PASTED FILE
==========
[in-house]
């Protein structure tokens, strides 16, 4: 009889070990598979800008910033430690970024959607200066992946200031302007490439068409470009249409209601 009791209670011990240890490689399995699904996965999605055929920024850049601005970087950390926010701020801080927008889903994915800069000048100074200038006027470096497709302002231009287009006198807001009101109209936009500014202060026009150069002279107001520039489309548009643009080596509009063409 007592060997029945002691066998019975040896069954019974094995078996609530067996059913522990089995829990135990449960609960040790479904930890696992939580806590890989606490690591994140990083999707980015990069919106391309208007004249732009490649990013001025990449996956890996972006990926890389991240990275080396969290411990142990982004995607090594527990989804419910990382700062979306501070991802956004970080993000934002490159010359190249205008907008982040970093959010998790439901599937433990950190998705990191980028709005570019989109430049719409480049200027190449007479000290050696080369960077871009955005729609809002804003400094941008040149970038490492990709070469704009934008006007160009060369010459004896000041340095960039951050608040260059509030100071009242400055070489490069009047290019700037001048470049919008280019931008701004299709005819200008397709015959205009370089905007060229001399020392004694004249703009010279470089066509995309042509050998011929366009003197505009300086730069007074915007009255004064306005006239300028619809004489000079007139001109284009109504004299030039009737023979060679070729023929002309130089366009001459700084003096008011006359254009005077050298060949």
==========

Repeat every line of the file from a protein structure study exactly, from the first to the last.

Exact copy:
[in-house]
């Protein structure tokens, strides 16, 4: 009889070990598979800008910033430690970024959607200066992946200031302007490439068409470009249409209601 009791209670011990240890490689399995699904996965999605055929920024850049601005970087950390926010701020801080927008889903994915800069000048100074200038006027470096497709302002231009287009006198807001009101109209936009500014202060026009150069002279107001520039489309548009643009080596509009063409 007592060997029945002691066998019975040896069954019974094995078996609530067996059913522990089995829990135990449960609960040790479904930890696992939580806590890989606490690591994140990083999707980015990069919106391309208007004249732009490649990013001025990449996956890996972006990926890389991240990275080396969290411990142990982004995607090594527990989804419910990382700062979306501070991802956004970080993000934002490159010359190249205008907008982040970093959010998790439901599937433990950190998705990191980028709005570019989109430049719409480049200027190449007479000290050696080369960077871009955005729609809002804003400094941008040149970038490492990709070469704009934008006007160009060369010459004896000041340095960039951050608040260059509030100071009242400055070489490069009047290019700037001048470049919008280019931008701004299709005819200008397709015959205009370089905007060229001399020392004694004249703009010279470089066509995309042509050998011929366009003197505009300086730069007074915007009255004064306005006239300028619809004489000079007139001109284009109504004299030039009737023979060679070729023929002309130089366009001459700084003096008011006359254009005077050298060949």